Despite Revenue Boost by Galaxy S10, Samsung Shuts Production in China
Business, Markets

Despite Revenue Boost by Galaxy S10, Samsung Shuts Production in China 

Escalating labour costs, increasing competition and US-China trade war have negatively affected the market share of Samsung Electronics in China reducing it to a measly 1 percent. In an announcement made on Wednesday, Samsung disclosed its plans to shut down production in China.

Coming as a ray of hope, the launch of Galaxy S10 quadrupled Samsung’s market share since the beginning of 2019 going from 1 percent to 3.6 percent in the month of March. Fetching large amounts of revenue, the sales of Galaxy S10 helped get a hold on the falling position of the firm at a time when other mobile companies like Huawei, Oppo, Xiaomi are gaining market share despite the US-China trade war.

As per sources, Samsung’s last smartphone making plant, Huizhou in the Guangdong province of China was shut in June. Cutting production and jobs at the Huizhou plant had predicted the declining trajectory of the firm.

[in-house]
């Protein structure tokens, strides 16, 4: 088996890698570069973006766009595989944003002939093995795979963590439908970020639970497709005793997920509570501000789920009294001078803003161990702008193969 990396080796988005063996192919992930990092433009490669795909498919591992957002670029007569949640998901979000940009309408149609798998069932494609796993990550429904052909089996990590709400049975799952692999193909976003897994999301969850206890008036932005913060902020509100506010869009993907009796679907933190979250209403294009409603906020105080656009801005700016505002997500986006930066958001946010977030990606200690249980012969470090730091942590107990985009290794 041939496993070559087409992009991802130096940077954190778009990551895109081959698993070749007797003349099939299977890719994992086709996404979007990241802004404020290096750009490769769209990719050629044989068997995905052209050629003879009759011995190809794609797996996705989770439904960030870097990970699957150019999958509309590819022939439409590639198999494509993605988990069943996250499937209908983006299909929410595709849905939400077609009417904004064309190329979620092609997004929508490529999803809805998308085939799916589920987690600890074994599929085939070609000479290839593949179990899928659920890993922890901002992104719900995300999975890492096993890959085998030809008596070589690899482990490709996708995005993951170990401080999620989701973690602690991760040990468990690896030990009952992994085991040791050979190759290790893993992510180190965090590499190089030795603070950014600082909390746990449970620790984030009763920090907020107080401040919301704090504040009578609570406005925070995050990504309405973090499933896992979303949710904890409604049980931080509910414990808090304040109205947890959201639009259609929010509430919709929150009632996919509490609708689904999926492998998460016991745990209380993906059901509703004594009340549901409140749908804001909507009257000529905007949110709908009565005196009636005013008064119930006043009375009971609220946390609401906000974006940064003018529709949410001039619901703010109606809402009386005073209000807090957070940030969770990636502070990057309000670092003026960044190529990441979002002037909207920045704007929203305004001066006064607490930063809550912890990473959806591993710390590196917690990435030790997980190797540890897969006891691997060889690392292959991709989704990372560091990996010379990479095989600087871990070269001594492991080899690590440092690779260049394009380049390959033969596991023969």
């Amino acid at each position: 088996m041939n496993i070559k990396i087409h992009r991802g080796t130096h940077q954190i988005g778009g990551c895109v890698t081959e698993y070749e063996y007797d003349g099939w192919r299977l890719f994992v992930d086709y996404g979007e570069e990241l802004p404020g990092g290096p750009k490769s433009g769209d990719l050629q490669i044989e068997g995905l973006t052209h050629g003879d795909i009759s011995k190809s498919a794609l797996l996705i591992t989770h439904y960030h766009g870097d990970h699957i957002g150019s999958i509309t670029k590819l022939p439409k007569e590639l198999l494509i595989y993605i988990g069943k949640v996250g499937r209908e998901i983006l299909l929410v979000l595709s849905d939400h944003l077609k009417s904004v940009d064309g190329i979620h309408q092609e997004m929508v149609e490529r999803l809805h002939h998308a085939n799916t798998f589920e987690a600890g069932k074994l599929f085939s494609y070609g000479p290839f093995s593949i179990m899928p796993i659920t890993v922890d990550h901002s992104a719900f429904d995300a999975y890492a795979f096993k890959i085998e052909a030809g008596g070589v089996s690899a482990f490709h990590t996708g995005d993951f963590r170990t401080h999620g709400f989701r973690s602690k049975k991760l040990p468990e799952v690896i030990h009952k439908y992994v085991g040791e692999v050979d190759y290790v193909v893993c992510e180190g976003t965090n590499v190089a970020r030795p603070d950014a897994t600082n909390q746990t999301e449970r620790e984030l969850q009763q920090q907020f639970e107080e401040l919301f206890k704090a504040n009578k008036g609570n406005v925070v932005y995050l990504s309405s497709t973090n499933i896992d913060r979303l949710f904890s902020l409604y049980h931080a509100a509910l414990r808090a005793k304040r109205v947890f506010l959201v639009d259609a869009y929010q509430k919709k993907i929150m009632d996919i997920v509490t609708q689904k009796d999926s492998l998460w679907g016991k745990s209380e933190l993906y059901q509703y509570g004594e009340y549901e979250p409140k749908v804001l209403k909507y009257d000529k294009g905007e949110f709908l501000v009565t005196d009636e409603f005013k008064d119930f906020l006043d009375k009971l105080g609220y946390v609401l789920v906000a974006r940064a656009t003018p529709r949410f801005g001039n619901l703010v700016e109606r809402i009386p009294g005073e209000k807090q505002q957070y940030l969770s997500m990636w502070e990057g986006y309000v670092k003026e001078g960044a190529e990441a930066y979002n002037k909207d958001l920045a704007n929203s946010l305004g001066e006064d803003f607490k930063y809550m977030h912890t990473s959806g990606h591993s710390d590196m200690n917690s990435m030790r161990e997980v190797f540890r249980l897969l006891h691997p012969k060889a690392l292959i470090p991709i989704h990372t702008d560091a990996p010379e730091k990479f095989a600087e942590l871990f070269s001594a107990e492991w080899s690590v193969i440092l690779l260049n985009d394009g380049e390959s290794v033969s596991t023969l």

The factory built in 1992 produced a major share of Samsung in China housing more than 7,000 staff members who will soon be jobless. 

In order to compete with the ever increasing competition in the smartphone market, Samsung released variety of mid-range phones last year. The South Korean giant introduced new designs drawing customer attention to its mobile cameras. Also, serious efforts were made to understand customer needs with Samsung promising to make flagship features more accessible to users with Galaxy S10 and new Galaxy A-series.

Economic slowdown due to the US-China trade war is a major reason why multiple phone manufacturing companies are shifting their factory units from China. In recent news, another tech giant, Sony announced its plans to cease its smartphone plants in Beijing, only to shift all production to Thailand.

On the other hand, Apple will still continue with its production in China.

Commenting on the lost market share of Samsung an analyst at Cape Investment & Securities, Park Sung said, “In China, people buy low-priced smartphones from domestic brands and high-end phones from Apple or Huawei. Samsung has little hope there to revive its share”.

Without giving further information on the issue, Samsung said, “The production equipment will be re-allocated to other global manufacturing sites, depending on our global production strategy based on market needs.”

The launch of Galaxy S10 has increased revenue of Samsung in lower-cost countries like India and Vietnam giving hope for a better future there.

Related posts